This is why time and business-critical messages are sent using mobile channels. Within banking, this could be for two-factor authentication or fraud alerts; for a restaurant, this may be sending a reservation reminder; or for a retailer, this could include shipment delivery notifications — the list goes on. But the power of immediacy is what makes old technology like SMS continue to have double-digit growth year-on-year.

3. Eliminate silos: There’s a lot of talk about communication channels not residing in silos. And for good reason – customers’ circumstances may evolve when they have a change in geography, disposable income, relationship, preference or because they’re influenced by interactions with a competitor. Simply because a customer is enrolled in a loyalty program, it does not mean that he/she is an advocate, nor that your brand is his/her first choice. This is important to succeed in driving longer-lasting customer relationships.

With this in mind, it is important for enterprises to actively seek customer feedback, listen to their preferences and continue to check in with them. Mobile offers the ability to gain further insights, address all customers and drive real-time contextual engagements. We see brands leverage mobile apps as an impactful solution for driving customer loyalty and benefiting from the assets of this environment.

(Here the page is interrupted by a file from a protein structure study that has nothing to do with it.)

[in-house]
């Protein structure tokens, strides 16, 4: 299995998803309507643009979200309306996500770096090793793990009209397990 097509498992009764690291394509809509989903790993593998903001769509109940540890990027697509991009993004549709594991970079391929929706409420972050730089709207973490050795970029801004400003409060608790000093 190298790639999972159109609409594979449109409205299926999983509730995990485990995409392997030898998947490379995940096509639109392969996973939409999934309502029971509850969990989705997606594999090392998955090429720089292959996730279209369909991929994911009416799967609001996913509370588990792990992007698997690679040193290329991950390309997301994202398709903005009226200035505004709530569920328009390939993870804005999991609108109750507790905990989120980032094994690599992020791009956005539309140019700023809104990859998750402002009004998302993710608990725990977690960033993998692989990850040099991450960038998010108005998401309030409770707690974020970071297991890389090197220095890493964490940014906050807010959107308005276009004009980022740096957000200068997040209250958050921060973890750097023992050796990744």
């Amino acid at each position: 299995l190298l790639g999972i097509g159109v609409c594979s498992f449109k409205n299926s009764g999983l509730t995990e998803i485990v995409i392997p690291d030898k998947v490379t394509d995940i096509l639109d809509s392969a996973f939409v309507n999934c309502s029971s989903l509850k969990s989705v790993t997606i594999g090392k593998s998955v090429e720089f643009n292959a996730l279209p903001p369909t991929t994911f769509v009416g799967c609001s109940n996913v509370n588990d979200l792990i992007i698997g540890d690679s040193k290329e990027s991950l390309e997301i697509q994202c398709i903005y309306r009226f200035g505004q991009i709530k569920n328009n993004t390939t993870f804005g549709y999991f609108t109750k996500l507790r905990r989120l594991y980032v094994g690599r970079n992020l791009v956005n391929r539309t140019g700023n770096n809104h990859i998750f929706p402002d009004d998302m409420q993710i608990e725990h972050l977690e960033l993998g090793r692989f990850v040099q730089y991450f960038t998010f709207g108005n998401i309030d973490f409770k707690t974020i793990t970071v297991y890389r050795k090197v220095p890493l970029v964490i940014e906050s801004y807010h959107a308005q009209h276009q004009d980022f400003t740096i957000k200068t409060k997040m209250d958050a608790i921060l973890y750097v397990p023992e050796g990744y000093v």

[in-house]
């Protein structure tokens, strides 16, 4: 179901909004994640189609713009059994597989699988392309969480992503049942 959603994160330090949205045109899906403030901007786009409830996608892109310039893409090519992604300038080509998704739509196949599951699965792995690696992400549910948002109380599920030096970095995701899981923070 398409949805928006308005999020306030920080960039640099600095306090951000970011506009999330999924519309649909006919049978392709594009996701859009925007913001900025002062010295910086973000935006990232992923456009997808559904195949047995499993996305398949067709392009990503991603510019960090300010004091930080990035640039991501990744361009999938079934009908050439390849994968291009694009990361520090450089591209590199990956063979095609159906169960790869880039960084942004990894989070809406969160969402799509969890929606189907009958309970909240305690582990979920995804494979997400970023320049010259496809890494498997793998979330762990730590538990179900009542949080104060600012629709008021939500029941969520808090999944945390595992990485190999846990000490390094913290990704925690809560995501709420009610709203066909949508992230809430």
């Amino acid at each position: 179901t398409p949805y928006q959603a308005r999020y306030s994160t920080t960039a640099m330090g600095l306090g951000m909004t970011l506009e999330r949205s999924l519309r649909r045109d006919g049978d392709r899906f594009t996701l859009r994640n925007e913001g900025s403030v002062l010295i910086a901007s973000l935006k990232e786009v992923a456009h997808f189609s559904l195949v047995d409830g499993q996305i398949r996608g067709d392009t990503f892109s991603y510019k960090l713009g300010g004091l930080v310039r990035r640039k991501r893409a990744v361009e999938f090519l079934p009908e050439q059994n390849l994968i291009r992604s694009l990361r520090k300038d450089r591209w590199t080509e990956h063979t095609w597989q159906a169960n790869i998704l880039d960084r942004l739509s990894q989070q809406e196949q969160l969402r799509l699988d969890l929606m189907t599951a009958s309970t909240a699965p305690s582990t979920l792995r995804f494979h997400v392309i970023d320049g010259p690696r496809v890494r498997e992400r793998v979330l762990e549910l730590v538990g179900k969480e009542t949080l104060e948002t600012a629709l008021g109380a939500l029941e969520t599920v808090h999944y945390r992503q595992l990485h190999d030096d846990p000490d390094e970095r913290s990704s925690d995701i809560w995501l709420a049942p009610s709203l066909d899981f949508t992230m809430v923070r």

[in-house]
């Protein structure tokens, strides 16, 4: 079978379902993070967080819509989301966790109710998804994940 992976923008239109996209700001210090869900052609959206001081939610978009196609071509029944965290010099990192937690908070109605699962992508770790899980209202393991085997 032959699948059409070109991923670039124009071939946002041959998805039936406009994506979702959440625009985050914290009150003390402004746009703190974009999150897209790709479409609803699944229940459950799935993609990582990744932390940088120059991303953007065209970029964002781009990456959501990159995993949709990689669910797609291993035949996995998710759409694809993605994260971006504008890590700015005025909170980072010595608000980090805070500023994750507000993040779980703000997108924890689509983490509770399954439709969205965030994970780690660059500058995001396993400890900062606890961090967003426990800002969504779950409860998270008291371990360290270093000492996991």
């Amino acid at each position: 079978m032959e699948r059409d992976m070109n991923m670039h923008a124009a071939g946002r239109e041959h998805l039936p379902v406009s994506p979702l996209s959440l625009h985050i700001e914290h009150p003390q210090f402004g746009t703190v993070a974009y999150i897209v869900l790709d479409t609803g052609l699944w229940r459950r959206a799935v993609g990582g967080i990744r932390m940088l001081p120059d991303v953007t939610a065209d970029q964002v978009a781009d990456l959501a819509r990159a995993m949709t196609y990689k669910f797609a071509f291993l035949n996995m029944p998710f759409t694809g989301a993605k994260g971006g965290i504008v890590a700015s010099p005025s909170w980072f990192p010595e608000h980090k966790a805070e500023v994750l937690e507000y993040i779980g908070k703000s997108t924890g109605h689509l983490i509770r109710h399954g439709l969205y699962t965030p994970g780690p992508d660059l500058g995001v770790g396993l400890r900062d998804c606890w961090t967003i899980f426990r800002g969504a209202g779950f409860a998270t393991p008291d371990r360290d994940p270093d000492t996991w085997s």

Customers who download an enterprise app and opt-in for communications have actively chosen to have a closer relationship with a brand; these are some of your most valuable customers. They should be nurtured and catered to, and a loyalty program is suited for just that. 

4. Become a customer know-it-all: Marketers’ ability to effectively communicate with customers is highly dependent on having ready access to key data sources and the right tools to act on that data at scale.

With handcuffs increasingly being placed on former data assets through policy, regulation and a more data-conscious consumer, mobile apps can offer a unique environment from which brands can gain great insights into customer behaviours.

Mobile apps offer insights such as customer frequency, recency, pages visited, products clicked on and many others, which can help enterprises better understand their customers. This helps serve them in the best manner possible.

A customer’s duration in an app can help brands understand and cater to their customers’ needs. For a bank, a short duration may be desired to make a payment and if there is an observed delay then a communication may be triggered to provide help. For a sports team, a long duration in the app may be a success indicator, representing fan engagement and attention. 

The future of mobile marketing is exciting

It’s not enough for a brand or organisation to have an SMS program with notifications, promotions and alerts set up. They have to personalise each message to ensure it is relevant to the consumer.

Enterprises that know their customers better, and can contextually serve them, according to insights will positively differentiate themselves. Mobile offers a wealth of assets, equipping brands to do exactly this. The insights gained from mobile can be applied across any form of customer engagement to deliver a more personalised and impactful relationship.

This article is written by Andy Gladwin, Head of Global Mobile GTM at Cheetah Digital.

Cheetah Digital is a cross-channel customer engagement solution provider for the modern marketer. The Cheetah Digital Customer Engagement Suite enables marketers to create personalised experiences, cross-channel messaging, and loyalty strategies, underpinned by an engagement data platform that can scale to meet the changing demands of today’s consumer.